Joseph Parker, New Zealand's world heavyweight champion, will arrive home tomorrow for the first defence of his WBO title buoyed by one of the best training camps he has had and in the knowledge that this will likely be his last fight here for quite some time.

Should he beat Hughie Fury at Auckland's downtown stadium now known as Spark Arena on May 6, he will likely be fighting abroad, and in particular England, in order to take advantage of the lucrative opportunities at what is surely now the home of heavyweight boxing.

In a recent interview, Parker admitted: "New Zealand is a nice place to be - I love the place and I get a lot of support from New Zealand and Samoa, but I'm looking forward to fighting in the UK after this fight. All the heavyweights are there - it's the prime place to be for boxing."

A potential showdown with Anthony Joshua is looming next year, but before that Parker could be matched against Dereck Chisora, Dillion Whyte or Tony Bellew in order to boost his profile in the UK. All of those potential opponents would draw big crowds and television audiences.


To get there, first Parker has to get past 22-year-old Fury and he has given himself the best chance with a camp in Las Vegas which trainer Kevin Barry has described as his best in a long time.

He will look to pressure the awkward Fury, who will switch between an orthodox and southpaw stance like his cousin Tyson, and Barry believes Parker's power, speed and relentless style will be too much for the Englishman.

Englishman Hughie Fury will switch stances and present an awkward style, but hasn't faced anyone of the class of Kiwi Joseph Parker. Photo / Photosport
Englishman Hughie Fury will switch stances and present an awkward style, but hasn't faced anyone of the class of Kiwi Joseph Parker. Photo / Photosport

"Joe has been healthy and in really good spirits. It's the best feeling in the camp we've had for a long while - much, much better than the Andy Ruiz camp," Barry told the Herald.

"It was our first camp together as a world champion which puts a little extra intensity and focus and assertion on it and I'm seeing all that. Joe has been loving his role and that has come out in the way he is conducting himself."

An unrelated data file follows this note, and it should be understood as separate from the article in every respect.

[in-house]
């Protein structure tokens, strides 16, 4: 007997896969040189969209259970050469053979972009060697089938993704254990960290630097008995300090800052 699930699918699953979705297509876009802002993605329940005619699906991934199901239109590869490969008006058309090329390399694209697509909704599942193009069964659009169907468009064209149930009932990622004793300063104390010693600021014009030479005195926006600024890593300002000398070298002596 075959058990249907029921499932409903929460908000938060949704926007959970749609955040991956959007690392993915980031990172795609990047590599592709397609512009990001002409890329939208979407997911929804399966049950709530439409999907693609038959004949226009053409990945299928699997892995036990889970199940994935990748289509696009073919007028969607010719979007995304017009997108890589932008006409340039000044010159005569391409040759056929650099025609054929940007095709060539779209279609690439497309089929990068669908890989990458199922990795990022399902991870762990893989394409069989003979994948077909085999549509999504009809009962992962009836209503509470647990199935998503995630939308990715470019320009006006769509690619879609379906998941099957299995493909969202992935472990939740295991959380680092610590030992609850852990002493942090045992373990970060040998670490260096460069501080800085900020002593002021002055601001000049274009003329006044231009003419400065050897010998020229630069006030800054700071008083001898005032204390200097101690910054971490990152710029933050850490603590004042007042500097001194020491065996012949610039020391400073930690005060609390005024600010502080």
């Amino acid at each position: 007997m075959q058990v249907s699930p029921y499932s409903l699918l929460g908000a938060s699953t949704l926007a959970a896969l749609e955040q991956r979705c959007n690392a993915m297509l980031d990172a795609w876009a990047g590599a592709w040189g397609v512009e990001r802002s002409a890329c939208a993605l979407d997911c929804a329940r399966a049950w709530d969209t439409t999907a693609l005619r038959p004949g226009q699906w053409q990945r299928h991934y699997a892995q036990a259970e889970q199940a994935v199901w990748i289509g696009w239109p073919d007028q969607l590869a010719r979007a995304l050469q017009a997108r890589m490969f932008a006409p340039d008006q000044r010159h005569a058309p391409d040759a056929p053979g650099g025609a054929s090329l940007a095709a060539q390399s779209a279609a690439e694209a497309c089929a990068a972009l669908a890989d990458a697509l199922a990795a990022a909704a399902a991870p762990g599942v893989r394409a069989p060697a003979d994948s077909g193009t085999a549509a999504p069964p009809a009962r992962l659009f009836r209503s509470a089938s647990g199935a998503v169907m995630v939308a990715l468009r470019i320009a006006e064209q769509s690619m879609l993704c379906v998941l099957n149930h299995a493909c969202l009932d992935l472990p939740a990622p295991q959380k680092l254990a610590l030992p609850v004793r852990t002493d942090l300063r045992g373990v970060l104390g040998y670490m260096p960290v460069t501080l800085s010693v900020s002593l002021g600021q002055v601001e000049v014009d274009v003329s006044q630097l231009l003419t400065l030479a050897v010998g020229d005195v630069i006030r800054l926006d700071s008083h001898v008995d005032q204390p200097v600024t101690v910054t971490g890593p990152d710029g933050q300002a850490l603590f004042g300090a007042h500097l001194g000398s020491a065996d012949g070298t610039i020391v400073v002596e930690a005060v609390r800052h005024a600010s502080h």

Of Fury, Barry said: "We know he's going to be very awkward and will give us a lot of movement. He's a skilful young guy with fast hands who is getting better all the time [but] I don't think he can match Joe with strength and even with the hand speed he's got I don't think he matches Joe there, and he definitely can't match Joe for power.

"He's been fortunate that he's been able to fight at very relaxed pace in fights. We're not going to afford him that comfort. He's been able to dictate terms, he hasn't fought the calibre of opponents that Joe has had in front of him and because of that he's not as battle ready as Joe is.

"The other thing is this; when he feels the power of a real heavyweight puncher, that will change the dimensions of this fight very quickly."

Parker's preparation for the Ruiz fight last December, which he won by majority decision, was disrupted by the birth of his daughter for which he spent a short time in Auckland before flying back to Las Vegas. After that, he struggled to re-discover his momentum.

Now he is primed to put in a better performance and set up more lucrative opportunities elsewhere.

"The winner of this fight is in a very solid position with many, many big options open," Barry said. "We're very well aware of that. A win against Fury will definitely take us abroad and it might be a while before we end up fighting back at home."